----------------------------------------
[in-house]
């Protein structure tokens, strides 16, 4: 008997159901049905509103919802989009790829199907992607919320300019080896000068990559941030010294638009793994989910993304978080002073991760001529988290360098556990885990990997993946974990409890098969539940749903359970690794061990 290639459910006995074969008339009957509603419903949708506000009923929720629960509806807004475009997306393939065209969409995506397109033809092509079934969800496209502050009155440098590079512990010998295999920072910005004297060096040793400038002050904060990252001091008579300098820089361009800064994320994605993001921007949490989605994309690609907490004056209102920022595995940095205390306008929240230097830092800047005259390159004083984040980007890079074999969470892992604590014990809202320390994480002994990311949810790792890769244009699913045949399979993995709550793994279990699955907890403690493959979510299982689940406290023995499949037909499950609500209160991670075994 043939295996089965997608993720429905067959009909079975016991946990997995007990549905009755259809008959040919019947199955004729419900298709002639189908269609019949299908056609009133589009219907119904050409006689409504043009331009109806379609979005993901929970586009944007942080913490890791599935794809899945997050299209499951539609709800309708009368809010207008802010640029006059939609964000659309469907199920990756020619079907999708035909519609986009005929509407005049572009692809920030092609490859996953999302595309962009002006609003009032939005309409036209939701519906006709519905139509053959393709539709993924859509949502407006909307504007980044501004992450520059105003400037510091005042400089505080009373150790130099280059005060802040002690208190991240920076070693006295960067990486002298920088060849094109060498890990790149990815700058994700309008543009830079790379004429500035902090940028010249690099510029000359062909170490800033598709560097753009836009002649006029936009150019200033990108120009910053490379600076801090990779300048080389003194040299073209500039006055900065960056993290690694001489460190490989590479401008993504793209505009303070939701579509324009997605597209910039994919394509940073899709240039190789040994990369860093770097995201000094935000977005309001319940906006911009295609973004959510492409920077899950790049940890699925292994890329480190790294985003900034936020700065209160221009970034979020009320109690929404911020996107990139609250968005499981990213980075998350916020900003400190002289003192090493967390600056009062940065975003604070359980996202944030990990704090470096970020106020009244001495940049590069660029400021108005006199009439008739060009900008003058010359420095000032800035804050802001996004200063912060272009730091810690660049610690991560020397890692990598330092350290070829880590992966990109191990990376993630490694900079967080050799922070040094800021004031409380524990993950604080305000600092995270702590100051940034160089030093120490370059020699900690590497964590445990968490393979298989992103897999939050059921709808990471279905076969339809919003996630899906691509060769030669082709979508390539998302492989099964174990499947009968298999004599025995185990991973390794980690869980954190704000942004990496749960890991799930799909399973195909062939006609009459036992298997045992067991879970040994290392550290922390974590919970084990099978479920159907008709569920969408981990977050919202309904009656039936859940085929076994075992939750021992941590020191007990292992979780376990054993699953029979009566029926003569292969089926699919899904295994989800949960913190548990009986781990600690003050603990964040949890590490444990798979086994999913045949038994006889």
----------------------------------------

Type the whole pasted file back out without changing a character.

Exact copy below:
[in-house]
């Protein structure tokens, strides 16, 4: 008997159901049905509103919802989009790829199907992607919320300019080896000068990559941030010294638009793994989910993304978080002073991760001529988290360098556990885990990997993946974990409890098969539940749903359970690794061990 290639459910006995074969008339009957509603419903949708506000009923929720629960509806807004475009997306393939065209969409995506397109033809092509079934969800496209502050009155440098590079512990010998295999920072910005004297060096040793400038002050904060990252001091008579300098820089361009800064994320994605993001921007949490989605994309690609907490004056209102920022595995940095205390306008929240230097830092800047005259390159004083984040980007890079074999969470892992604590014990809202320390994480002994990311949810790792890769244009699913045949399979993995709550793994279990699955907890403690493959979510299982689940406290023995499949037909499950609500209160991670075994 043939295996089965997608993720429905067959009909079975016991946990997995007990549905009755259809008959040919019947199955004729419900298709002639189908269609019949299908056609009133589009219907119904050409006689409504043009331009109806379609979005993901929970586009944007942080913490890791599935794809899945997050299209499951539609709800309708009368809010207008802010640029006059939609964000659309469907199920990756020619079907999708035909519609986009005929509407005049572009692809920030092609490859996953999302595309962009002006609003009032939005309409036209939701519906006709519905139509053959393709539709993924859509949502407006909307504007980044501004992450520059105003400037510091005042400089505080009373150790130099280059005060802040002690208190991240920076070693006295960067990486002298920088060849094109060498890990790149990815700058994700309008543009830079790379004429500035902090940028010249690099510029000359062909170490800033598709560097753009836009002649006029936009150019200033990108120009910053490379600076801090990779300048080389003194040299073209500039006055900065960056993290690694001489460190490989590479401008993504793209505009303070939701579509324009997605597209910039994919394509940073899709240039190789040994990369860093770097995201000094935000977005309001319940906006911009295609973004959510492409920077899950790049940890699925292994890329480190790294985003900034936020700065209160221009970034979020009320109690929404911020996107990139609250968005499981990213980075998350916020900003400190002289003192090493967390600056009062940065975003604070359980996202944030990990704090470096970020106020009244001495940049590069660029400021108005006199009439008739060009900008003058010359420095000032800035804050802001996004200063912060272009730091810690660049610690991560020397890692990598330092350290070829880590992966990109191990990376993630490694900079967080050799922070040094800021004031409380524990993950604080305000600092995270702590100051940034160089030093120490370059020699900690590497964590445990968490393979298989992103897999939050059921709808990471279905076969339809919003996630899906691509060769030669082709979508390539998302492989099964174990499947009968298999004599025995185990991973390794980690869980954190704000942004990496749960890991799930799909399973195909062939006609009459036992298997045992067991879970040994290392550290922390974590919970084990099978479920159907008709569920969408981990977050919202309904009656039936859940085929076994075992939750021992941590020191007990292992979780376990054993699953029979009566029926003569292969089926699919899904295994989800949960913190548990009986781990600690003050603990964040949890590490444990798979086994999913045949038994006889």